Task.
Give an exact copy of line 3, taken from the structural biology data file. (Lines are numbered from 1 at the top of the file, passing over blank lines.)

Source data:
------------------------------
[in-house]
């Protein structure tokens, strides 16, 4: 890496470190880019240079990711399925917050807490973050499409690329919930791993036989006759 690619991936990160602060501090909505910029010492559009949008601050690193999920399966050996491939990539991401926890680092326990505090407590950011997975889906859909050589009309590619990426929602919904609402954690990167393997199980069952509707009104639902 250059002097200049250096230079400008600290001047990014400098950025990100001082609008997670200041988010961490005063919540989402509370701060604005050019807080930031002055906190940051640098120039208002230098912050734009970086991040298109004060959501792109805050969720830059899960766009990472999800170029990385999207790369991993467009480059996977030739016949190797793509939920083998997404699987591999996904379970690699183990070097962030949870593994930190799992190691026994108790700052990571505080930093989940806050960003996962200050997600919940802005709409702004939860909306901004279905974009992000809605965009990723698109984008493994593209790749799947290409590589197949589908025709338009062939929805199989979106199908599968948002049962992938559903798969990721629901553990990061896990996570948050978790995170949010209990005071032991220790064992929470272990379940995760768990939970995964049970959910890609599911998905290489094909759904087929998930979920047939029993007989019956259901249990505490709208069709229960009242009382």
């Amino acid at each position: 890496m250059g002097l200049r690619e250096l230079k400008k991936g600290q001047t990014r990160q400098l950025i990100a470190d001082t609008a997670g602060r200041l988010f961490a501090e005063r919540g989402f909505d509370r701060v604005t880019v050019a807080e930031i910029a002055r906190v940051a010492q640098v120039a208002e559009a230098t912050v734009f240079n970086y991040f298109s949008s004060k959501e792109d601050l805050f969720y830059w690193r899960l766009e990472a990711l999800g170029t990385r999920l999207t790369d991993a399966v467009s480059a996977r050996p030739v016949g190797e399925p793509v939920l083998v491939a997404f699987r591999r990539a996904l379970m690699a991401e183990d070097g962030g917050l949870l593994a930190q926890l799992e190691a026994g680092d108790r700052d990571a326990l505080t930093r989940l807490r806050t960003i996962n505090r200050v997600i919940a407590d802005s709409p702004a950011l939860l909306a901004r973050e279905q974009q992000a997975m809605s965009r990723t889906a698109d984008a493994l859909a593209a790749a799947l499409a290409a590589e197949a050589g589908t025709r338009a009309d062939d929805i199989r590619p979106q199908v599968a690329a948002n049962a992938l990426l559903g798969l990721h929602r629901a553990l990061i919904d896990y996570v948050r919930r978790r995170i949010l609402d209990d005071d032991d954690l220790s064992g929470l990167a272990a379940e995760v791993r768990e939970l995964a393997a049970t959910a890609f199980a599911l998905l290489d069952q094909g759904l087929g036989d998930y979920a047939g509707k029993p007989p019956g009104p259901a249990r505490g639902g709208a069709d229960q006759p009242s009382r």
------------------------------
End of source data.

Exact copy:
């Amino acid at each position: 890496m250059g002097l200049r690619e250096l230079k400008k991936g600290q001047t990014r990160q400098l950025i990100a470190d001082t609008a997670g602060r200041l988010f961490a501090e005063r919540g989402f909505d509370r701060v604005t880019v050019a807080e930031i910029a002055r906190v940051a010492q640098v120039a208002e559009a230098t912050v734009f240079n970086y991040f298109s949008s004060k959501e792109d601050l805050f969720y830059w690193r899960l766009e990472a990711l999800g170029t990385r999920l999207t790369d991993a399966v467009s480059a996977r050996p030739v016949g190797e399925p793509v939920l083998v491939a997404f699987r591999r990539a996904l379970m690699a991401e183990d070097g962030g917050l949870l593994a930190q926890l799992e190691a026994g680092d108790r700052d990571a326990l505080t930093r989940l807490r806050t960003i996962n505090r200050v997600i919940a407590d802005s709409p702004a950011l939860l909306a901004r973050e279905q974009q992000a997975m809605s965009r990723t889906a698109d984008a493994l859909a593209a790749a799947l499409a290409a590589e197949a050589g589908t025709r338009a009309d062939d929805i199989r590619p979106q199908v599968a690329a948002n049962a992938l990426l559903g798969l990721h929602r629901a553990l990061i919904d896990y996570v948050r919930r978790r995170i949010l609402d209990d005071d032991d954690l220790s064992g929470l990167a272990a379940e995760v791993r768990e939970l995964a393997a049970t959910a890609f199980a599911l998905l290489d069952q094909g759904l087929g036989d998930y979920a047939g509707k029993p007989p019956g009104p259901a249990r505490g639902g709208a069709d229960q006759p009242s009382r």